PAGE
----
Right ventricular systolic strain is altered in children with sickle cell disease.J Am Soc Echocardiogr. 2012 May; 25(5):511-7.JA
Several adult studies have shown that sickle cell disease is associated with cardiac abnormalities and premature death. The aim of this study was to use speckle-tracking strain, a relatively load independent parameter, to evaluate systolic left ventricular (LV) and right ventricular (RV) function in a pediatric sickle cell disease population.
Twenty-eight patients with sickle cell disease (mean age, 10.0 ± 3.6 years; mean body surface area, 1.14 ± 0.27 m(2)) and 29 controls matched for age and body surface area were compared. Cardiac output, LV dimension, wall thickness and circumferential strain, LV and RV longitudinal systolic strain, conventional and tissue Doppler parameters, and pulmonary pressure were assessed.
LV cardiac output was significantly higher in patients, as were indexed LV systolic diameter, indexed LV mass, and E/E' septal ratio. Indexed LV diastolic diameter, wall thickness, LV shortening fraction, and global LV longitudinal and circumferential strains were similar in patients and controls. However, their global RV longitudinal strain was significantly lower, although tricuspid annular plane systolic excursion and color-coded tricuspid S-wave velocity were similar. Among patients, 21% had tricuspid regurgitation velocities > 2.5 m/sec, but none had tricuspid regurgitation velocities > 3 m/sec. Indexed LV diastolic dimension and systolic pulmonary artery pressure were significantly higher in patients whose hemoglobin was <80 g/L, but parameters of systolic and diastolic LV function were similar.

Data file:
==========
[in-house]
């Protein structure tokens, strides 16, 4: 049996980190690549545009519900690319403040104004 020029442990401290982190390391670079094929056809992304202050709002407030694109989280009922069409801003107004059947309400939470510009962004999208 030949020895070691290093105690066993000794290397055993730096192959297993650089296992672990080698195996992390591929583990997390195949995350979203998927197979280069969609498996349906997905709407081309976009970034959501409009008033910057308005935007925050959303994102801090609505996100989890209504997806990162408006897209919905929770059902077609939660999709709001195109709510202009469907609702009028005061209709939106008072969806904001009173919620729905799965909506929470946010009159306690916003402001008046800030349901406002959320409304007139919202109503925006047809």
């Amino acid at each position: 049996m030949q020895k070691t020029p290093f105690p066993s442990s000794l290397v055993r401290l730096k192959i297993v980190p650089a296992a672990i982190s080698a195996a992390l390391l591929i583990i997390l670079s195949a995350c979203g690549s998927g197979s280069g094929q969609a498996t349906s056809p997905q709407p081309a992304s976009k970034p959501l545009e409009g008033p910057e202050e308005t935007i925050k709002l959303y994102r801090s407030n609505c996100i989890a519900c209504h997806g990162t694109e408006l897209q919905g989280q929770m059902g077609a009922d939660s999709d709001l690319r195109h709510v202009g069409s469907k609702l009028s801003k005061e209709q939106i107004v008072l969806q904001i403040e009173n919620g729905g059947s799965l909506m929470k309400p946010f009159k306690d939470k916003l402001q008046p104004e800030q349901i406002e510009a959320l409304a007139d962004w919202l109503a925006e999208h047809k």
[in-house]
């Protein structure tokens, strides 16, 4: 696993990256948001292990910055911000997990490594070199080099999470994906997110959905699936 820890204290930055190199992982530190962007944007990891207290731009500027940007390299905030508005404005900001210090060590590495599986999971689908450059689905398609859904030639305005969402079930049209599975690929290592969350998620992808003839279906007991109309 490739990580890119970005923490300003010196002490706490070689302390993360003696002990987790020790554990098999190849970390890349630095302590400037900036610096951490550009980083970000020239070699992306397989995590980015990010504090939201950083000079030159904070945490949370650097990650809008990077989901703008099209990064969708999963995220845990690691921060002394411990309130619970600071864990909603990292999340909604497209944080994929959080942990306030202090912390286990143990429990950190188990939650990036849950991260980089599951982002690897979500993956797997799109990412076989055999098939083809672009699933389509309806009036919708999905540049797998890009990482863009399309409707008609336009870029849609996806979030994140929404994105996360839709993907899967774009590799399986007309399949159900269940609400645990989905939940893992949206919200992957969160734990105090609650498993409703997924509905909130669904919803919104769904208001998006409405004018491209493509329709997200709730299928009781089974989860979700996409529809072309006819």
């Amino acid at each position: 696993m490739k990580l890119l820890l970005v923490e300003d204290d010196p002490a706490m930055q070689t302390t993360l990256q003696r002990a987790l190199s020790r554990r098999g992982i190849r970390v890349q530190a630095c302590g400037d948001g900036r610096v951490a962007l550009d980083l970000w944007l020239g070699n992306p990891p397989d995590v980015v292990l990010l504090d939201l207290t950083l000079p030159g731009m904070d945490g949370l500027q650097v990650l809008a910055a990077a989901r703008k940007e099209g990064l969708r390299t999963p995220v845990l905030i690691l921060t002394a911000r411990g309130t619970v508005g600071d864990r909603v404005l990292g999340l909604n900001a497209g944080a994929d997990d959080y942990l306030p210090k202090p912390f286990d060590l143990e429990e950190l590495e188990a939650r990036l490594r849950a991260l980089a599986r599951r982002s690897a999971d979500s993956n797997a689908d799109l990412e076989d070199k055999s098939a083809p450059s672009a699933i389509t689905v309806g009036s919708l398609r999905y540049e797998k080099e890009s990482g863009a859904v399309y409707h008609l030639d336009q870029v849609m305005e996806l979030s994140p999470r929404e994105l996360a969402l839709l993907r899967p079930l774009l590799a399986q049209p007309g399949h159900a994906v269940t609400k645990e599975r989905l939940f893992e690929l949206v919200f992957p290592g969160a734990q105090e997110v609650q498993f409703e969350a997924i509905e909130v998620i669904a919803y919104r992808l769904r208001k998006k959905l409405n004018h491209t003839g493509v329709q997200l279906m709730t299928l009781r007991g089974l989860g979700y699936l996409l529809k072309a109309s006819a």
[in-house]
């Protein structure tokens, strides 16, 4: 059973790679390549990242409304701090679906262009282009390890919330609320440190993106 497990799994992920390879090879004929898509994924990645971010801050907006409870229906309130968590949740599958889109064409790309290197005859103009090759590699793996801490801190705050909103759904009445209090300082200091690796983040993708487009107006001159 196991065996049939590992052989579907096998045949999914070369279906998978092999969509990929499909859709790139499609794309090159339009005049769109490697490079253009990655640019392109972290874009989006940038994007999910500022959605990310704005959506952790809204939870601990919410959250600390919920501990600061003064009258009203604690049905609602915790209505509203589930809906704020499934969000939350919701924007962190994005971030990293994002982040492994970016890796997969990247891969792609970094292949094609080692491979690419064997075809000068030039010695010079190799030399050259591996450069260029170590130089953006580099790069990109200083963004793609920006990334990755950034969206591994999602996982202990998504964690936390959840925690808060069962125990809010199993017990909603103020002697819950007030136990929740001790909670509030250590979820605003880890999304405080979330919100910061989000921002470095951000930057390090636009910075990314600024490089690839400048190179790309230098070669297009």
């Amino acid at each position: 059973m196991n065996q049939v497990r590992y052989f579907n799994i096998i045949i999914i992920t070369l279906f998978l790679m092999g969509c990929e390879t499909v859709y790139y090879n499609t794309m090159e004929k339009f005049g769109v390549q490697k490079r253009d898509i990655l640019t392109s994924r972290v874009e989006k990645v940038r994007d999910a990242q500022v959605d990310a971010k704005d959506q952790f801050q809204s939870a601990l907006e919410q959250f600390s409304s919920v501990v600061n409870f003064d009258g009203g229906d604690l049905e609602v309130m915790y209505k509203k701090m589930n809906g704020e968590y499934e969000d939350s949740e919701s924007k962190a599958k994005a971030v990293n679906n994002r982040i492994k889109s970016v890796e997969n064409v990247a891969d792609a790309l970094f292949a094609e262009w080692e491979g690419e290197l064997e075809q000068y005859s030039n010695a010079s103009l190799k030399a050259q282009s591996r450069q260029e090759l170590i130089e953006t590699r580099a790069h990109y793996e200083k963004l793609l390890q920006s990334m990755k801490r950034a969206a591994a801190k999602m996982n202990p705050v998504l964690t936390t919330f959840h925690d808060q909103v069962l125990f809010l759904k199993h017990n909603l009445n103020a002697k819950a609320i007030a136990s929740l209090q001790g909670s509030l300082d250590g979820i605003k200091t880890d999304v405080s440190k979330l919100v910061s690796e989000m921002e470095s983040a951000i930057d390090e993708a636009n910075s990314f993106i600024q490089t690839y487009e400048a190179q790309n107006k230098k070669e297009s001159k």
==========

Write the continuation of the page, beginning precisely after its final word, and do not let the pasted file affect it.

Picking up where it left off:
In children with sickle cell disease, LV diastolic function is significantly altered, although LV systolic function, evaluated by global longitudinal strain, is normal. In addition, cardiac output is increased, and elevated tricuspid regurgitation velocity is common, whereas it is never found in controls. Most importantly, global RV longitudinal systolic strain is significantly altered.